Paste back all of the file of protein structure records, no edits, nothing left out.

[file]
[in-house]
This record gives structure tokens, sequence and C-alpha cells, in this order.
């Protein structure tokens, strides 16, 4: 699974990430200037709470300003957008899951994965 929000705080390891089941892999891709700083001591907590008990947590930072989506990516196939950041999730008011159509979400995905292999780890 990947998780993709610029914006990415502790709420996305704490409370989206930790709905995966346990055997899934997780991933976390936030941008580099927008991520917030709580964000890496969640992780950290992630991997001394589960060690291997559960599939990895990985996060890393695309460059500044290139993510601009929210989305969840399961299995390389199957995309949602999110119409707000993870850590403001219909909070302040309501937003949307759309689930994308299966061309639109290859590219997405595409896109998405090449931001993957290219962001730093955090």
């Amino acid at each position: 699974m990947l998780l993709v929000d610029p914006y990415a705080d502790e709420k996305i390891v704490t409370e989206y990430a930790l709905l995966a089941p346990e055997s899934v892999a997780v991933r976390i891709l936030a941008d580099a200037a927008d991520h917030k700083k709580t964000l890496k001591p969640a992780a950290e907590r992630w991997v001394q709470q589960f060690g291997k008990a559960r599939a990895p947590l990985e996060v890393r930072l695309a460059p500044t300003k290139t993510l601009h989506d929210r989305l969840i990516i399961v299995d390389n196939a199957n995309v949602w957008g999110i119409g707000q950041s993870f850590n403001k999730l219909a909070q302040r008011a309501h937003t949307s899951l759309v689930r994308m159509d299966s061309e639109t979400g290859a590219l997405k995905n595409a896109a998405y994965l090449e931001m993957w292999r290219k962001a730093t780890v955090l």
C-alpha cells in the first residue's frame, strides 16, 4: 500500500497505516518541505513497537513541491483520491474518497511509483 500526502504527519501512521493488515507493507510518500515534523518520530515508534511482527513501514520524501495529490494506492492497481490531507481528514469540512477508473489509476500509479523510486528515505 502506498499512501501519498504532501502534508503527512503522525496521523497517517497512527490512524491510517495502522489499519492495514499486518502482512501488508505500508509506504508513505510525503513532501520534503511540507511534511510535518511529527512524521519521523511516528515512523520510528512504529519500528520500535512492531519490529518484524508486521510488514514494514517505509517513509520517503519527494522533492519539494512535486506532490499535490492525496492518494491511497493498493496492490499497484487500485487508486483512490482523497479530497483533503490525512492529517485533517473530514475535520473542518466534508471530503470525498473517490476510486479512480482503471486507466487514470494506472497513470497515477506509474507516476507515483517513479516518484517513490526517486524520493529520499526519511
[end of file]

[in-house]
This record gives structure tokens, sequence and C-alpha cells, in this order.
């Protein structure tokens, strides 16, 4: 699974990430200037709470300003957008899951994965 929000705080390891089941892999891709700083001591907590008990947590930072989506990516196939950041999730008011159509979400995905292999780890 990947998780993709610029914006990415502790709420996305704490409370989206930790709905995966346990055997899934997780991933976390936030941008580099927008991520917030709580964000890496969640992780950290992630991997001394589960060690291997559960599939990895990985996060890393695309460059500044290139993510601009929210989305969840399961299995390389199957995309949602999110119409707000993870850590403001219909909070302040309501937003949307759309689930994308299966061309639109290859590219997405595409896109998405090449931001993957290219962001730093955090």
């Amino acid at each position: 699974m990947l998780l993709v929000d610029p914006y990415a705080d502790e709420k996305i390891v704490t409370e989206y990430a930790l709905l995966a089941p346990e055997s899934v892999a997780v991933r976390i891709l936030a941008d580099a200037a927008d991520h917030k700083k709580t964000l890496k001591p969640a992780a950290e907590r992630w991997v001394q709470q589960f060690g291997k008990a559960r599939a990895p947590l990985e996060v890393r930072l695309a460059p500044t300003k290139t993510l601009h989506d929210r989305l969840i990516i399961v299995d390389n196939a199957n995309v949602w957008g999110i119409g707000q950041s993870f850590n403001k999730l219909a909070q302040r008011a309501h937003t949307s899951l759309v689930r994308m159509d299966s061309e639109t979400g290859a590219l997405k995905n595409a896109a998405y994965l090449e931001m993957w292999r290219k962001a730093t780890v955090l």
C-alpha cells in the first residue's frame, strides 16, 4: 500500500497505516518541505513497537513541491483520491474518497511509483 500526502504527519501512521493488515507493507510518500515534523518520530515508534511482527513501514520524501495529490494506492492497481490531507481528514469540512477508473489509476500509479523510486528515505 502506498499512501501519498504532501502534508503527512503522525496521523497517517497512527490512524491510517495502522489499519492495514499486518502482512501488508505500508509506504508513505510525503513532501520534503511540507511534511510535518511529527512524521519521523511516528515512523520510528512504529519500528520500535512492531519490529518484524508486521510488514514494514517505509517513509520517503519527494522533492519539494512535486506532490499535490492525496492518494491511497493498493496492490499497484487500485487508486483512490482523497479530497483533503490525512492529517485533517473530514475535520473542518466534508471530503470525498473517490476510486479512480482503471486507466487514470494506472497513470497515477506509474507516476507515483517513479516518484517513490526517486524520493529520499526519511